The more I’d hear them speak words of better and change and I want to be different- all while returning to the same behaviors, people and patterns that got them stuck in the first place- I’d hunker down and square my shoulders even harder, raise that torch of hope even higher, and keep trying to burn bright for both of us.

It is a very traumatic lesson to discover that this is not a healthy way to sustain love and relationship.

That trying to be someone’s lighthouse is the emotional equivalent of trying to crawl into another’s spiritual space, patch up the cracks on their walls, seal the leaks in their ceiling, and leave a Get better soon! basket filled with rainbows, sunshine, love and unicorns in the hopes that these gifts of light will be enough for them to find their way through their own darkness.

Inevitably it is not enough, because it is impossible to do somebody else’s work of heart and soul for them-each of must do it for ourselves. As a psychology professor said years ago in regards to being a therapist- you shouldn’t be working harder than the client.

You can’t change somebody who doesn’t truly want to change. When we try to do another’s work, we will end up feeling tired, used and depleted, and we fail to be present for ourselves in a loving and caring manner.

It took me awhile to figure all this out, but after a magnificent crash and burn that marked the culmination of four years of doing life according to this relationship model, I finally got the whole self love thing.

Self love is not just feeling good about yourself. It is not just learning to speak kindly and compassionately to yourself. It is not just learning to love over the darkness inside of you. Self love is the act of showing up for yourself. Learning to be present with yourself. Learning to turn all that magnificent love you were pouring into everyone else, inwards.

Learning to hold that torch of hope so high for yourself, You embody You. Not some image of who you think you’re supposed to be for others.

I met my husband a few months after I finally learned to live the truth of this lesson. He learned to show up for himself almost 7 years ago this month and has his own powerful story of life change and doing his own work of heart and soul. Since we have both found what we need to keep our own torches lit, it leaves us free to not have to be anything for each other other than what we already are.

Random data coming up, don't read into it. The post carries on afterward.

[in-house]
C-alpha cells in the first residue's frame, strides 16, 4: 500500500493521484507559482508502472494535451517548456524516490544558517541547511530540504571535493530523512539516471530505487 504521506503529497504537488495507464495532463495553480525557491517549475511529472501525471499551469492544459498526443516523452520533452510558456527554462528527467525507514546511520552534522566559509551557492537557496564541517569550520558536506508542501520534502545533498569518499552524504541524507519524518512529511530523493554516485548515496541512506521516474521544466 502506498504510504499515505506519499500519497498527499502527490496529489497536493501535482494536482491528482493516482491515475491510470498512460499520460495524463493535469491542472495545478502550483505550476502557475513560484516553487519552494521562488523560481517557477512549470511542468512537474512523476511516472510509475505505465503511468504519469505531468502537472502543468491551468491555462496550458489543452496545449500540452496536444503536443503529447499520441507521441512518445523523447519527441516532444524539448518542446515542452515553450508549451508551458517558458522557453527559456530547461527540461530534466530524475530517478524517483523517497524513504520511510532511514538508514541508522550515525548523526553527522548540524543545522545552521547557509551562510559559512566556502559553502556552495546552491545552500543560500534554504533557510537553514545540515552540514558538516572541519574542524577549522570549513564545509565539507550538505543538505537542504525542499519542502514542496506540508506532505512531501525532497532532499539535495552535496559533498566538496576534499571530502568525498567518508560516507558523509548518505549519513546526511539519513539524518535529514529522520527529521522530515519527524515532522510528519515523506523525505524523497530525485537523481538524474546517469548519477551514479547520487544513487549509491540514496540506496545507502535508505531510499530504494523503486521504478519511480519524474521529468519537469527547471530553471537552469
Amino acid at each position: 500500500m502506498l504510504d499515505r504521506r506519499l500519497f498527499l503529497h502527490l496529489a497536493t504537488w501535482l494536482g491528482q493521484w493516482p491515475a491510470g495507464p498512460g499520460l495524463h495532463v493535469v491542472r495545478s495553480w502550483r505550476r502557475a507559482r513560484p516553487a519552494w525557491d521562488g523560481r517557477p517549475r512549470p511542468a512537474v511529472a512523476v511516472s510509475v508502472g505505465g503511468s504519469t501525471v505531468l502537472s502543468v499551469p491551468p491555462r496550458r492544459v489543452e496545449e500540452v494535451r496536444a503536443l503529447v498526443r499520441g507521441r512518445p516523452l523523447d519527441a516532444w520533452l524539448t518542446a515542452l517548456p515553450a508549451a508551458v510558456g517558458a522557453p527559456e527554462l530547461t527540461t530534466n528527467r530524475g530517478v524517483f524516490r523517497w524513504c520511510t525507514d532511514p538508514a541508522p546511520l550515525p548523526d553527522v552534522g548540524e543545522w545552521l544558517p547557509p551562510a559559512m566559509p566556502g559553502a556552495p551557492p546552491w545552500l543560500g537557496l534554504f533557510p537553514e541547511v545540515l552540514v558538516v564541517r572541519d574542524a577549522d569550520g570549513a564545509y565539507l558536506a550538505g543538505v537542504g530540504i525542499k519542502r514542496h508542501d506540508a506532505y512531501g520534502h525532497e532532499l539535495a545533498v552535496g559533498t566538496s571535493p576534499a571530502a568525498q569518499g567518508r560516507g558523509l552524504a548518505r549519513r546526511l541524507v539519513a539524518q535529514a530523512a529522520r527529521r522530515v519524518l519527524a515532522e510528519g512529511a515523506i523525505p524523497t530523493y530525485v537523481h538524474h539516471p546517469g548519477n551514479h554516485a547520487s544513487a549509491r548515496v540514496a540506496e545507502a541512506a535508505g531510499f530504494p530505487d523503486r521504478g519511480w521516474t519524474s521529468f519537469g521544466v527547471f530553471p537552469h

I don’t have to show up for him, he’s already present with himself. Nor he me. But I choose to stand by his side, and he mine, as we do this thing called Life together. With buckets of love.

During a wind storm last week, one of the whimsical, quirky signs I have hanging on my porch fell down with a giant clatter making us jump. “Free Porch Therapy” it said. I laughed and took it as an ongoing reminder from the universe to stop giving away the best parts of myself for free to people who aren’t interested in doing their own work of change.

And to continue to be present with myself in this time, embodying my own experience of love, loss and grief.

As I finish writing these words, I am looking at a picture of part of our beautiful galaxy, because a friend named a star after my brother this week. “Jedi Brent” is what it’s called, coordinates RA: 2h03m.65s, Dec: +70°59’54.2”. His star lays somewhere between Cassiopeia and Camelopardalis, and I like to imagine he currently gleaming down on us, having a party with all the other star people lighting up the sky, beautifully reminding me:

Before we can shine bright for others, we have to learn to shine bright for ourselves.